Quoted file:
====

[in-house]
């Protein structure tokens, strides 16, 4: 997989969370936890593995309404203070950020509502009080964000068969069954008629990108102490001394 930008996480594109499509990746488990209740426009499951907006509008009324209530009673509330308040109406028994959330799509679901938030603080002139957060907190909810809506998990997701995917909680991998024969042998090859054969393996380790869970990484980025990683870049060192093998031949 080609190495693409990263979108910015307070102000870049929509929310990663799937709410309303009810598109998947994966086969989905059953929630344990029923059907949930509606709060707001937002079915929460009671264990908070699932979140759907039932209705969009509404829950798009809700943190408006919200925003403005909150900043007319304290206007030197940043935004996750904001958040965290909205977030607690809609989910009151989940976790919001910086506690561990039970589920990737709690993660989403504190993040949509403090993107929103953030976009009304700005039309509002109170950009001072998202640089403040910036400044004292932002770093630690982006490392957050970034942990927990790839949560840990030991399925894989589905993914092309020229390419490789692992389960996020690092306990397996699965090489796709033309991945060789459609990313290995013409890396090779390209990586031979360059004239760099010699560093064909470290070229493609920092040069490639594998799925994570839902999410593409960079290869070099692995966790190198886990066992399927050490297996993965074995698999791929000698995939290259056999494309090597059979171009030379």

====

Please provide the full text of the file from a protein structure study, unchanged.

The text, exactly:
[in-house]
């Protein structure tokens, strides 16, 4: 997989969370936890593995309404203070950020509502009080964000068969069954008629990108102490001394 930008996480594109499509990746488990209740426009499951907006509008009324209530009673509330308040109406028994959330799509679901938030603080002139957060907190909810809506998990997701995917909680991998024969042998090859054969393996380790869970990484980025990683870049060192093998031949 080609190495693409990263979108910015307070102000870049929509929310990663799937709410309303009810598109998947994966086969989905059953929630344990029923059907949930509606709060707001937002079915929460009671264990908070699932979140759907039932209705969009509404829950798009809700943190408006919200925003403005909150900043007319304290206007030197940043935004996750904001958040965290909205977030607690809609989910009151989940976790919001910086506690561990039970589920990737709690993660989403504190993040949509403090993107929103953030976009009304700005039309509002109170950009001072998202640089403040910036400044004292932002770093630690982006490392957050970034942990927990790839949560840990030991399925894989589905993914092309020229390419490789692992389960996020690092306990397996699965090489796709033309991945060789459609990313290995013409890396090779390209990586031979360059004239760099010699560093064909470290070229493609920092040069490639594998799925994570839902999410593409960079290869070099692995966790190198886990066992399927050490297996993965074995698999791929000698995939290259056999494309090597059979171009030379």